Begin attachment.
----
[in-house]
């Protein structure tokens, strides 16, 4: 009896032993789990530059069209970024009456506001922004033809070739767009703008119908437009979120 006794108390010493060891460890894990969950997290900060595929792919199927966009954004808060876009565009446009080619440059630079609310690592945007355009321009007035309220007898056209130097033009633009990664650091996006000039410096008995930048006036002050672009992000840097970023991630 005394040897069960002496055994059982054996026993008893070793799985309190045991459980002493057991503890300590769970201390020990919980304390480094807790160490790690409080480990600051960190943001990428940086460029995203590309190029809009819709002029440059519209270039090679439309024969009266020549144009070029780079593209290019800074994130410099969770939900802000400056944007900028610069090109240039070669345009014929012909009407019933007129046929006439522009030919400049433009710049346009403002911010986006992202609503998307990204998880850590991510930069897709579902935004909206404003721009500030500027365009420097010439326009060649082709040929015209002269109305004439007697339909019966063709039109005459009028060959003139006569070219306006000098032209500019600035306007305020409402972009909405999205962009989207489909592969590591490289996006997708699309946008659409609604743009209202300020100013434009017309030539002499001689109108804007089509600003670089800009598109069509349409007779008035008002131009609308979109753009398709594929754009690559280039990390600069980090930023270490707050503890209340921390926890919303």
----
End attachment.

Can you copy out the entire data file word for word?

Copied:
[in-house]
């Protein structure tokens, strides 16, 4: 009896032993789990530059069209970024009456506001922004033809070739767009703008119908437009979120 006794108390010493060891460890894990969950997290900060595929792919199927966009954004808060876009565009446009080619440059630079609310690592945007355009321009007035309220007898056209130097033009633009990664650091996006000039410096008995930048006036002050672009992000840097970023991630 005394040897069960002496055994059982054996026993008893070793799985309190045991459980002493057991503890300590769970201390020990919980304390480094807790160490790690409080480990600051960190943001990428940086460029995203590309190029809009819709002029440059519209270039090679439309024969009266020549144009070029780079593209290019800074994130410099969770939900802000400056944007900028610069090109240039070669345009014929012909009407019933007129046929006439522009030919400049433009710049346009403002911010986006992202609503998307990204998880850590991510930069897709579902935004909206404003721009500030500027365009420097010439326009060649082709040929015209002269109305004439007697339909019966063709039109005459009028060959003139006569070219306006000098032209500019600035306007305020409402972009909405999205962009989207489909592969590591490289996006997708699309946008659409609604743009209202300020100013434009017309030539002499001689109108804007089509600003670089800009598109069509349409007779008035008002131009609308979109753009398709594929754009690559280039990390600069980090930023270490707050503890209340921390926890919303």